Immunologic hierarchy, class II MHC promiscuity, and epitope spreading of a melanoma helper peptide vaccine
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Immunization with a combination melanoma helper peptide (6MHP) vaccine has been shown to induce CD4+ T cell responses, which are associated with patient survival. In the present study, we define the relative immunogenicity and HLA allele promiscuity of individual helper peptides and identify helper peptide-mediated augmentation of specific CD8+ T cell responses. Thirty-seven participants with stage IIIB-IV melanoma were vaccinated with 6MHP in incomplete Freund’s adjuvant. The 6MHP vaccine is comprised of 6 peptides representing melanocytic differentiation proteins gp100, tyrosinase, Melan-A/MART-1, and cancer testis antigens from the MAGE family. CD4+ and CD8+ T cell responses were assessed in peripheral blood and in sentinel immunized nodes (SIN) by thymidine uptake after exposure to helper peptides and by direct interferon-γ ELIspot assay against 14 MHC class I-restricted peptides. Vaccine-induced CD4+ T cell responses to individual epitopes were detected in the SIN of 63 % (22/35) and in the peripheral blood of 38 % (14/37) of participants for an overall response rate of 65 % (24/37). The most frequently immunogenic peptides were MAGE-A3281–295 (49 %) and tyrosinase386–406 (32 %). Responses were not limited to HLA restrictions originally described. Vaccine-associated CD8+ T cell responses against class I-restricted peptides were observed in 45 % (5/11) of evaluable participants. The 6MHP vaccine induces both CD4+ and CD8+ T cell responses against melanoma antigens. CD4+ T cell responses were detected beyond reported HLA-DR restrictions. Induction of CD8+ T cell responses suggests epitope spreading and systemic activity mediated at the tumor site.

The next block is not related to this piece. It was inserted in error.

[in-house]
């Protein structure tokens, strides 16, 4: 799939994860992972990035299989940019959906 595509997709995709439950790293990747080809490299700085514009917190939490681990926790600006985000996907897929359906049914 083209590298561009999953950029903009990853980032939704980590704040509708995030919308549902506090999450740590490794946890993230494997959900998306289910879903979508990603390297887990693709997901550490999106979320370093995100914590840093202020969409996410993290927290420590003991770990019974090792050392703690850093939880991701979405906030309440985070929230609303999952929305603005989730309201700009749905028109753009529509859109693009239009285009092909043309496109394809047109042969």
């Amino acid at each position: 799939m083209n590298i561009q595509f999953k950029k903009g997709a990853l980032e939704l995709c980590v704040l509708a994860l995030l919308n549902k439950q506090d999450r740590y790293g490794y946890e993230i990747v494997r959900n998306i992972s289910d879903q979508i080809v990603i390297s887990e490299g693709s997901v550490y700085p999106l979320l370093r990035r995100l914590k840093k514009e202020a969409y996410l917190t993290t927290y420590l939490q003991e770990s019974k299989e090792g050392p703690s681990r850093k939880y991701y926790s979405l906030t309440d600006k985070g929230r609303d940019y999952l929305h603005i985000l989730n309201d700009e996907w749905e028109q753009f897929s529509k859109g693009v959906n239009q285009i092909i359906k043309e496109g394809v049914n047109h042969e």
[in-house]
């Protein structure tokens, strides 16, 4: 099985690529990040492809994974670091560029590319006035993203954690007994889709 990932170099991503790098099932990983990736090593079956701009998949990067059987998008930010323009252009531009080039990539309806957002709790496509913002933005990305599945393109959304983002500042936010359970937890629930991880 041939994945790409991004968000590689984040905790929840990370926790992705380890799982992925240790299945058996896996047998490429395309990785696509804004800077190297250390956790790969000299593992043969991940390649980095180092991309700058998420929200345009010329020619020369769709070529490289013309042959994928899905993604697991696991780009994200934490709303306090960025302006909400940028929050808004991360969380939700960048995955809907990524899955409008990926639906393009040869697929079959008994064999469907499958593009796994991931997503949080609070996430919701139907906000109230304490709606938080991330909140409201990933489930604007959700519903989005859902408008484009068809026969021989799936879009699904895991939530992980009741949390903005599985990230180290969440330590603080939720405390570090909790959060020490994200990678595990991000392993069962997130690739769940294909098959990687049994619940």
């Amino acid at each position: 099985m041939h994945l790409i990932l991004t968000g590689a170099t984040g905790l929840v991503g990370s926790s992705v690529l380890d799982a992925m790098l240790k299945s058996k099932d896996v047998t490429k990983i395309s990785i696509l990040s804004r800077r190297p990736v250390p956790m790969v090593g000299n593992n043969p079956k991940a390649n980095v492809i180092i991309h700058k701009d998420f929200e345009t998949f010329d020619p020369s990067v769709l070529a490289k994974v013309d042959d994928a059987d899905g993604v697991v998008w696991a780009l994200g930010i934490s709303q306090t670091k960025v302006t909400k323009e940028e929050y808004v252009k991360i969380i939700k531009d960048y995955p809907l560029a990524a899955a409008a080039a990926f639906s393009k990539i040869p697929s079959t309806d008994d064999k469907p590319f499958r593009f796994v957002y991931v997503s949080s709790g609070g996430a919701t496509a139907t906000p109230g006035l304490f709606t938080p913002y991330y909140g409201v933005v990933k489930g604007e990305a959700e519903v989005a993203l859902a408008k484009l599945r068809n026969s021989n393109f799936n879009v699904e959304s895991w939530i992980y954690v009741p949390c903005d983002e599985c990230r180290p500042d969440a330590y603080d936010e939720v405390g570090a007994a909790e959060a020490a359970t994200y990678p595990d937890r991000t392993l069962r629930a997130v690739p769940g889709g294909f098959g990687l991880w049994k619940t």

KeywordsMelanoma Peptide vaccines CD4 T cells Immunogenicity
Combination melanoma helper peptide
Cytotoxic T lymphocyte
Peripheral blood mononuclear cell
Sentinel immunized node
Conflicts of interest
The authors declare that they have no conflict of interest.
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